Today I had a brief conversation with James Higgis (@higgis) on Twitter about the value of software. It originated from a comment he made about app.net’s attempts to fund a subscription-based alternative to Twitter and whether people would actually pay something like $50 a year for it or whether they would rather have an advert-based, free system.
The conversation evolved into discussing the value of software to consumers. One particularly pertinent point he made was that, “most people don’t value software because it doesn’t bring them that much benefit. They can live without it. The common mistake is to think that the amount of effort put into making it has anything to do with the value people get from it.”
This is completely true and something software developers need to be aware of. We like to think that the work we do is highly valued, that we are creating great things that will make the world a better place and that non-developers will thank us for it and gladly buy our software. The reality is that most people don’t really care and are perfectly happy to endure adverts rather than pay for something.
We also face a problem that is shared by the entertainment industries in that a non-physical product is perceived to have less value, if any, than a physical product. I know people who earn good incomes and are generally law abiding but pirate music and films. I usually ask them if they would walk into a shop and steal a DVD and they almost always tell me that ‘it’s not the same.’ These aren’t people who justify it by saying that it is because they can’t afford to buy the titles, that they can’t get the titles any other way or because they hate the forced anti-piracy messages or trailers. They pirate because they genuinely don’t see any harm in it. They’re not stealing anything as far as they are concerned.
As an indie developer all of this is troubling. My belief is that the ability to make a living of writing apps for consumers will diminish over the next few years. There is already an expectation that apps should cost $0.99 and even at that price point consumers want something of incredibly high value and unless you have a run-away hit making a good living at that price point isn’t easy.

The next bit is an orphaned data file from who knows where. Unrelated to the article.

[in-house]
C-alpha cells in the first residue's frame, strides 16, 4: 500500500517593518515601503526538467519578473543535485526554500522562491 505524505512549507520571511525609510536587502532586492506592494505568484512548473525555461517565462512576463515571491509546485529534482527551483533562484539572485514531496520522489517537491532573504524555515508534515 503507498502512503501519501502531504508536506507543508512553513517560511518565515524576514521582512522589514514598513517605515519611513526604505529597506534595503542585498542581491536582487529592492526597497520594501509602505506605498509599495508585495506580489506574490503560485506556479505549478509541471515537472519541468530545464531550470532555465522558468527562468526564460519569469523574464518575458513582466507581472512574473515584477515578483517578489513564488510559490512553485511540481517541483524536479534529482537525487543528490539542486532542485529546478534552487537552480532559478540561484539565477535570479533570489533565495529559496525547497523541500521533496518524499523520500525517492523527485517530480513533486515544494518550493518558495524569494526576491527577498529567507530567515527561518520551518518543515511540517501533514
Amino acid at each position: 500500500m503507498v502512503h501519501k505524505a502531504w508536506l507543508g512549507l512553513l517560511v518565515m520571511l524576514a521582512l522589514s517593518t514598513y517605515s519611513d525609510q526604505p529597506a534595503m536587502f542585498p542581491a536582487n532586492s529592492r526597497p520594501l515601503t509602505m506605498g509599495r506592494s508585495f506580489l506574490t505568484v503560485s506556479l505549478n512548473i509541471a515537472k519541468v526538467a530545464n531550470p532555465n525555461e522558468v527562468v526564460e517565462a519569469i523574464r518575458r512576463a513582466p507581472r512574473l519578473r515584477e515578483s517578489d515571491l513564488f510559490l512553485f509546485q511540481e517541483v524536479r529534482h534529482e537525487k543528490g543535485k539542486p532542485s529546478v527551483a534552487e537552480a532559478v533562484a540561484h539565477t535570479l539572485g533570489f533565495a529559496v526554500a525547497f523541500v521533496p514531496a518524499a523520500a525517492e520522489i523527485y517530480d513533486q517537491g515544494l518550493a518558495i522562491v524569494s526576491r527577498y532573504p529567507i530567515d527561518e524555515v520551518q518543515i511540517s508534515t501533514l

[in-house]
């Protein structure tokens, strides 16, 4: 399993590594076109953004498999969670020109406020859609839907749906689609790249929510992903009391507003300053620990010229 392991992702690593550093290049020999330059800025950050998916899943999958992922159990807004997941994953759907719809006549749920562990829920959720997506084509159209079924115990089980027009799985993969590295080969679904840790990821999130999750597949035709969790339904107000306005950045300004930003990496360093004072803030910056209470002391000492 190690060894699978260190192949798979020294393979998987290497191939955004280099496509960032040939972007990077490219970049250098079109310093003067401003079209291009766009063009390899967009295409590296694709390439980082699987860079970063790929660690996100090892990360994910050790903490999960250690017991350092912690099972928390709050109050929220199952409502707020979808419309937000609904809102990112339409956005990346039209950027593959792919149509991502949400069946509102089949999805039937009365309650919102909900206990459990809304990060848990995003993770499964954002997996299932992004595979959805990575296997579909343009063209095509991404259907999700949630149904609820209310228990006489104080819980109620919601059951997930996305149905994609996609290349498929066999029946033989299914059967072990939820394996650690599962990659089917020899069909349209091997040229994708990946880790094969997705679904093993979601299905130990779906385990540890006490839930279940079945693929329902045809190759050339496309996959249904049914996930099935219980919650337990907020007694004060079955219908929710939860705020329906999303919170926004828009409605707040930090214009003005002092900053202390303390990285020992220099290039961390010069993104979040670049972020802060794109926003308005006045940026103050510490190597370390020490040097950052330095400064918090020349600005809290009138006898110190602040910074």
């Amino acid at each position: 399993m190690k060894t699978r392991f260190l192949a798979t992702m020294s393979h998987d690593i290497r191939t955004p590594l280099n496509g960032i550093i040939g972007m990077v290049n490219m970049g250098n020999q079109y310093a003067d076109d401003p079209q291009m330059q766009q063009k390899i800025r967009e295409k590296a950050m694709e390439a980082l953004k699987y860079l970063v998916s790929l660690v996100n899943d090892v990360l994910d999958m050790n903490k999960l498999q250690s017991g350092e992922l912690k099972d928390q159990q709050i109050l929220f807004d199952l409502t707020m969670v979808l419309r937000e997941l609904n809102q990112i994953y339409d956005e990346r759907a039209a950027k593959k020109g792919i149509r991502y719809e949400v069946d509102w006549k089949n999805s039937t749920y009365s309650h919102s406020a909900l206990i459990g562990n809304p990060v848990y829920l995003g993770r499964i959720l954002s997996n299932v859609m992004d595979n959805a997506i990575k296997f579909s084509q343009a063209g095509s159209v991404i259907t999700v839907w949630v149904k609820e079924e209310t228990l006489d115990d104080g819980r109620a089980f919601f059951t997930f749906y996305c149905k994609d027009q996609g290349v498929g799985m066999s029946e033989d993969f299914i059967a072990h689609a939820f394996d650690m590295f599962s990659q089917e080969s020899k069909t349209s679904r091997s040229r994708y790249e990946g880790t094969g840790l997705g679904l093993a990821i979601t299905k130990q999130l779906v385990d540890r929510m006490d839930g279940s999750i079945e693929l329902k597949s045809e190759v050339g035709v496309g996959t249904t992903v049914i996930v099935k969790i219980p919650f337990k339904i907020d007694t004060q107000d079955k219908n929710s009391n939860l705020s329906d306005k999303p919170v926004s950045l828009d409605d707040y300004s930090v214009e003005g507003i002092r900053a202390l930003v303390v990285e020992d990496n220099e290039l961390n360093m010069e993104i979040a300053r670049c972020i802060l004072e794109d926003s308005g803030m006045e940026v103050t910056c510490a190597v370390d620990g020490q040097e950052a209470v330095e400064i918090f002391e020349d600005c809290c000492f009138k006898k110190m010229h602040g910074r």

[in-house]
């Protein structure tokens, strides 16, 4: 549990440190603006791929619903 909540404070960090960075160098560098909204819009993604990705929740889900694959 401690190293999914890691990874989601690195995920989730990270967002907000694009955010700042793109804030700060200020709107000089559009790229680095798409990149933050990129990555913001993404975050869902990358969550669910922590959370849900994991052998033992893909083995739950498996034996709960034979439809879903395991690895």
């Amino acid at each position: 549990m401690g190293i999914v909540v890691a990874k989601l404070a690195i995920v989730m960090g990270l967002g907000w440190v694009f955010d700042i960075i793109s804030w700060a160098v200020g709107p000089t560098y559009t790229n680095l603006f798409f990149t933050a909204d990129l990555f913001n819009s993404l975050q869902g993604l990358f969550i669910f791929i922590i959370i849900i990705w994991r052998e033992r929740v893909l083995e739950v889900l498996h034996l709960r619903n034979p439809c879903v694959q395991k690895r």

So what’s the solution? At the moment I believe that it may be in writing software for businesses. For a start they are more likely to understand the value of time and productivity and they are also less likely to tolerate adverts.
I also believe that apps should be priced properly. Not pricing it at $0.99 might cut out a huge number of customers but that can be a good thing. Many of the customers might have been impulse purchases and the higher price helps reduce the number of people who didn’t read the description properly and complain that the app doesn’t do what they thought it did. It also goes some way to helping off-set support costs. A $0.99 app probably buys a customer about 15-30 seconds of support time before it starts to cost the developer more to support them than they paid for the app. This is not good for either the developer or the customer. A higher-priced app also encourages more ‘dedicated’ customers. They have invested in your app and that faith needs to be repaid but it also means that the customers are more likely to work with you to make the app better and will make suggestions rather than just leave ranting 1-star reviews.
As a developer it is your job to create something wonderful but part of that creation process is making sure that there is a viable paying customer base who will embrace your work and value it. Create something great but make sure that the right sort of people will also find it great and will be happy to reward your efforts with their money. It is all a bit of a gamble and there are no guarantees but you can, with some thought, reduce your exposure to risk and increase your chances of success.